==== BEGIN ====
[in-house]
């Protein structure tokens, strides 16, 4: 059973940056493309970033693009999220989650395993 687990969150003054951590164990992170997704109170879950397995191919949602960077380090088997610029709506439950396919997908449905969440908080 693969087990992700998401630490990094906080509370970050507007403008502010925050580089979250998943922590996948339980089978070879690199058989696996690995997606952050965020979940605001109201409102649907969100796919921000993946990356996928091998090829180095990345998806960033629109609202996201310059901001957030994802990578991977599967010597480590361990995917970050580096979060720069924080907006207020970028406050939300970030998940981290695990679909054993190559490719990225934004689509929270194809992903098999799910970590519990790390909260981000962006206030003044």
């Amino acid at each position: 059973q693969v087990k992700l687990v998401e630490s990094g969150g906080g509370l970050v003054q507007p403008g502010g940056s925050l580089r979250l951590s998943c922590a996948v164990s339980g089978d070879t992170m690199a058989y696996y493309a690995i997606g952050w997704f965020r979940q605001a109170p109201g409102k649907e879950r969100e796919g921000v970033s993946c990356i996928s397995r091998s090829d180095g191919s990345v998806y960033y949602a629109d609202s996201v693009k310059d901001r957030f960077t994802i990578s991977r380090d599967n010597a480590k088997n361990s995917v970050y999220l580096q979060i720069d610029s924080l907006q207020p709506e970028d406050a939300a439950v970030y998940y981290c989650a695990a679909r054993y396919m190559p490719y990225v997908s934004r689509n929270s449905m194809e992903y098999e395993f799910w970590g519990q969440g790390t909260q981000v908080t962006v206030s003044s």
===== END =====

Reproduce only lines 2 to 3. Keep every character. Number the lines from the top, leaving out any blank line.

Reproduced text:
């Protein structure tokens, strides 16, 4: 059973940056493309970033693009999220989650395993 687990969150003054951590164990992170997704109170879950397995191919949602960077380090088997610029709506439950396919997908449905969440908080 693969087990992700998401630490990094906080509370970050507007403008502010925050580089979250998943922590996948339980089978070879690199058989696996690995997606952050965020979940605001109201409102649907969100796919921000993946990356996928091998090829180095990345998806960033629109609202996201310059901001957030994802990578991977599967010597480590361990995917970050580096979060720069924080907006207020970028406050939300970030998940981290695990679909054993190559490719990225934004689509929270194809992903098999799910970590519990790390909260981000962006206030003044």
């Amino acid at each position: 059973q693969v087990k992700l687990v998401e630490s990094g969150g906080g509370l970050v003054q507007p403008g502010g940056s925050l580089r979250l951590s998943c922590a996948v164990s339980g089978d070879t992170m690199a058989y696996y493309a690995i997606g952050w997704f965020r979940q605001a109170p109201g409102k649907e879950r969100e796919g921000v970033s993946c990356i996928s397995r091998s090829d180095g191919s990345v998806y960033y949602a629109d609202s996201v693009k310059d901001r957030f960077t994802i990578s991977r380090d599967n010597a480590k088997n361990s995917v970050y999220l580096q979060i720069d610029s924080l907006q207020p709506e970028d406050a939300a439950v970030y998940y981290c989650a695990a679909r054993y396919m190559p490719y990225v997908s934004r689509n929270s449905m194809e992903y098999e395993f799910w970590g519990q969440g790390t909260q981000v908080t962006v206030s003044s």